Dear President Goodluck Ebele Jonathan,
We are lawyers representing Transparency International, a global civil society group leading the fight against corruption. Your Excellency, if you look at the website of our client, she defines herself extensively as: “Transparency International, the global civil society organisation leading the fight against corruption, brings people together in a powerful worldwide coalition to end the devastating impact of corruption on men, women and children around the world. TI’s mission is to create change towards a world free of corruption. Transparency International challenges the inevitability of corruption, and offers hope to its victims. Since its founding in 1993, TI has played a lead role in improving the lives of millions around the world by building momentum for the anti corruption movement.”
Your Excellency, perhaps, you already know that our client is famous in your part of the world for her annual Corruption Perception Index (CPI). It has become the world’s most famous corruption ranking fiesta. People and governments all over the world expect the annual CPI the way they expect the announcement of the Nobel Prizes. We are sure you know how it works Your Excellency: some 200 countries are ranked from the least corrupt to the most corrupt.
To gather corruption data every year on two hundred countries is arduous work. Our client’s thorough methodology is constantly reviewed and updated by the best experts in the world. This methodology revolves around a national integrity system assessment that is applied by a team of country specialists. Transparency International allots three specialists to each of the 200 countries under assessment. Six hundred specialists work round the clock to help our client draw up the CPI which is released on the last month of every year.
Transparency International has retained the services of our firm because they believe that Nigeria is about to jeopardise their work for the year 2012. Our client suspects sabotage, plotted and orchestrated by Nigeria’s political elite, in order to make it impossible for Transparency International to work effectively on the 2012 Corruption Perception Index. Our client would rather have a peaceful resolution of this matter as international litigation is always sensational, time wasting, and expensive.
The problem, Your Excellency, has to do with the rate and scale of scams and corruption probes coming out of Nigeria in 2012. The scope and speed of corruption in your country this year is beyond anything our client has ever dealt with. When the pension fund scam broke out, the three specialists working on Nigeria complained about overwork and threatened a lawsuit against Transparency International because they had to work 23 hours a day from Monday to Sunday just to cope with the figures coming out of that scam. Our client had to pull country specialists away from zero or low corruption countries such as New Zealand, Denmark, Finland, Sweden, Singapore, Norway, Netherlands, Australia, Switzerland, and Canada. The specialists working on all these countries were transferred to the Nigeria desk.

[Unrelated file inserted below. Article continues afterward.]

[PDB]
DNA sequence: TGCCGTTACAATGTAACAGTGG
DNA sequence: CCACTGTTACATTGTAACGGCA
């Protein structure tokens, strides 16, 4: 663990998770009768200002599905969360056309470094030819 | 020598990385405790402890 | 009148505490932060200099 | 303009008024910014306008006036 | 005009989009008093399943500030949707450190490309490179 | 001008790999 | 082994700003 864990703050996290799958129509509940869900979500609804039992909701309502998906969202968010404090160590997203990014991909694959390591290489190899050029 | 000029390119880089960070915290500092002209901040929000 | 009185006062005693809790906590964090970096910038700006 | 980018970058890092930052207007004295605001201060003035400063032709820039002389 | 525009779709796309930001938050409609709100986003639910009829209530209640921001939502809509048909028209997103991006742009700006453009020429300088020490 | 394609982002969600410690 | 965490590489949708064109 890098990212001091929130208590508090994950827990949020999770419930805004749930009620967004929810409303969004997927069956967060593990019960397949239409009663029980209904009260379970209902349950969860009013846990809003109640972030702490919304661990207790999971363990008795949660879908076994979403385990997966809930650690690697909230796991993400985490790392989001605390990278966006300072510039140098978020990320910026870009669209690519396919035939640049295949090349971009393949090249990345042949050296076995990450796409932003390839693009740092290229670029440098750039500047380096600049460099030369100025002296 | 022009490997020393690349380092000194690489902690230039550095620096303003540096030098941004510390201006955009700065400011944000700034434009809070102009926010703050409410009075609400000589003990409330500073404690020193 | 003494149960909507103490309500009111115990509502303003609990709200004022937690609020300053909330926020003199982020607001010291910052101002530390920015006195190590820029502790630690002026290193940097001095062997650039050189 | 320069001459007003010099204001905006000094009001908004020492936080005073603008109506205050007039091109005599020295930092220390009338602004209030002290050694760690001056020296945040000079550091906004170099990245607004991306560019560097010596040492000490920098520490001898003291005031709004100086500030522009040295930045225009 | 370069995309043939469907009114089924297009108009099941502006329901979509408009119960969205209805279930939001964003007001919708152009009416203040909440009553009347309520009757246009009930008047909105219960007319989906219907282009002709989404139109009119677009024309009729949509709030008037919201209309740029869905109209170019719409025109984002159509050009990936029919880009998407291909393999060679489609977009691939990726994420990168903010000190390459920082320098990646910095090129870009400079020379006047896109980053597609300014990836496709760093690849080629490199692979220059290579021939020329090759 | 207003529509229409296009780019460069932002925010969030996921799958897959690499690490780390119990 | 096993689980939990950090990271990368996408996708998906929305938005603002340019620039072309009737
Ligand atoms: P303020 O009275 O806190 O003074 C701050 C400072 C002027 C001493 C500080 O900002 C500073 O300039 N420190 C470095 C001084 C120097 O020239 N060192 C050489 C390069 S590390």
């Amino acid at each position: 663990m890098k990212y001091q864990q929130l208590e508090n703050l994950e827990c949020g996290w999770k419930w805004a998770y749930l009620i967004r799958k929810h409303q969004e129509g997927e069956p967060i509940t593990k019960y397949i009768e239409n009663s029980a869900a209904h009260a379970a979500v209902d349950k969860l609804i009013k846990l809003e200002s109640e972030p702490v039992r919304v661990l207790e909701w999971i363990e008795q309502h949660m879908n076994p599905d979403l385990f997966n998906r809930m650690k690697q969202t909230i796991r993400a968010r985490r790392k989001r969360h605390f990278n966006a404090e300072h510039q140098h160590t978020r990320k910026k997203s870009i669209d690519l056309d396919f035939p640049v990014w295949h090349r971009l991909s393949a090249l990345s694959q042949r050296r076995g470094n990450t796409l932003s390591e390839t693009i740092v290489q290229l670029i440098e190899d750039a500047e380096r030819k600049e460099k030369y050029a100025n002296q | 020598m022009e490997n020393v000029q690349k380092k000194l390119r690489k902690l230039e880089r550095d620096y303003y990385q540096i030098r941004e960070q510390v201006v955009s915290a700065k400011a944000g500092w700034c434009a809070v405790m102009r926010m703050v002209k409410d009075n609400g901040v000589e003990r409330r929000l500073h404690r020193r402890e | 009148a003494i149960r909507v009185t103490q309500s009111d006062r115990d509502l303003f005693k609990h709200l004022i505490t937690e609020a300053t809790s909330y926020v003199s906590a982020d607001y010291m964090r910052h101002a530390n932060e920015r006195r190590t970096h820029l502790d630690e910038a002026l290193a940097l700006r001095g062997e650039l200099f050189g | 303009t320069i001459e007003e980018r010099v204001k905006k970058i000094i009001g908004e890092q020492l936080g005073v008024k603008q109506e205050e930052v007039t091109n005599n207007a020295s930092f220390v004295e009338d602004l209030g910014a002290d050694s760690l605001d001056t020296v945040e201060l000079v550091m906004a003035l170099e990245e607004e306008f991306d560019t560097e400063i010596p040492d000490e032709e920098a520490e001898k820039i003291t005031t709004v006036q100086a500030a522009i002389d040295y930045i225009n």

While the reinforced Nigeria desk was coping with the pension fund scam, the fuel subsidy scam and the SEC scam also broke out in your country and the figures involved have been so vertiginous that Transparency International has had no choice but to transfer all six hundred country specialists working on two hundred countries to the Nigeria desk. With our client’s six hundred experts now struggling to cope with corruption data emanating from just one country, the integrity of the CPI process for 2012 has been compromised. TI has no staff to work on the remaining one hundred and ninety-nine countries.
An emergency board meeting was convened to review the situation and board members suggested that given the scale of these corruption scandals emanating from your country in just the first four months of 2012, there appears to be a conspiracy on the part of your country’s political class to overwhelm Transparency International and thereby make it impossible for her to work on and release the 2012 CPI, since it is not possible to release date on just one country to the rest of the world in December 2012.
Your Excellency, we are hoping that you would be willing to discuss a negotiated settlement. Transparency International is seeking compensation from Nigeria for the unprecedented disruption of her work occasioned by your gargantuan corruption scams this year – which has made it impossible to focus on any other country. If you are unwilling to negotiate, we have been instructed to institute legal action against your country, for conspiracy to derail the work of a credible international organisation by overwhelming her with corruption data and stretching her resources beyond tolerable human limits.
Fitch, Fitch, Fitch & Associates
Via Sahara Reporters
Follow on twitter: @Obajeun